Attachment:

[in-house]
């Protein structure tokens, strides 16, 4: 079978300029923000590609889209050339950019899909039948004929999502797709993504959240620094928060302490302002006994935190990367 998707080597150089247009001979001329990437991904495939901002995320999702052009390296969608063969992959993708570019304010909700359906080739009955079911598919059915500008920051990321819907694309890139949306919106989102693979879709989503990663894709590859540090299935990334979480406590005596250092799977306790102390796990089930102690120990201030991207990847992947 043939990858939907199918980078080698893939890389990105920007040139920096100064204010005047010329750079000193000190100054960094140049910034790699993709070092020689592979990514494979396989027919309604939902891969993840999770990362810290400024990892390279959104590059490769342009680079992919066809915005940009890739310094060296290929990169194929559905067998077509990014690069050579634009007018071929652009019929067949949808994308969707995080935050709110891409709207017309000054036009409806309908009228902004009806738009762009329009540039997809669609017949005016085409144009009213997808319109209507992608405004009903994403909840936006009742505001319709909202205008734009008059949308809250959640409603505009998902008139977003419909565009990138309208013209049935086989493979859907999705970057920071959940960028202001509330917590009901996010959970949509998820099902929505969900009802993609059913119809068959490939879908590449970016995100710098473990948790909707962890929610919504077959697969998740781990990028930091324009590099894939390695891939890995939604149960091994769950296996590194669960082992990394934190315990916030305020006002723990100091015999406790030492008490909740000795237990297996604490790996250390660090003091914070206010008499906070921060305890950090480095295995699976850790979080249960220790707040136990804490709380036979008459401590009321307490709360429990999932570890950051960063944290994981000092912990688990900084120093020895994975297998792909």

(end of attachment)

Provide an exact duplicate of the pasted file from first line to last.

[in-house]
């Protein structure tokens, strides 16, 4: 079978300029923000590609889209050339950019899909039948004929999502797709993504959240620094928060302490302002006994935190990367 998707080597150089247009001979001329990437991904495939901002995320999702052009390296969608063969992959993708570019304010909700359906080739009955079911598919059915500008920051990321819907694309890139949306919106989102693979879709989503990663894709590859540090299935990334979480406590005596250092799977306790102390796990089930102690120990201030991207990847992947 043939990858939907199918980078080698893939890389990105920007040139920096100064204010005047010329750079000193000190100054960094140049910034790699993709070092020689592979990514494979396989027919309604939902891969993840999770990362810290400024990892390279959104590059490769342009680079992919066809915005940009890739310094060296290929990169194929559905067998077509990014690069050579634009007018071929652009019929067949949808994308969707995080935050709110891409709207017309000054036009409806309908009228902004009806738009762009329009540039997809669609017949005016085409144009009213997808319109209507992608405004009903994403909840936006009742505001319709909202205008734009008059949308809250959640409603505009998902008139977003419909565009990138309208013209049935086989493979859907999705970057920071959940960028202001509330917590009901996010959970949509998820099902929505969900009802993609059913119809068959490939879908590449970016995100710098473990948790909707962890929610919504077959697969998740781990990028930091324009590099894939390695891939890995939604149960091994769950296996590194669960082992990394934190315990916030305020006002723990100091015999406790030492008490909740000795237990297996604490790996250390660090003091914070206010008499906070921060305890950090480095295995699976850790979080249960220790707040136990804490709380036979008459401590009321307490709360429990999932570890950051960063944290994981000092912990688990900084120093020895994975297998792909």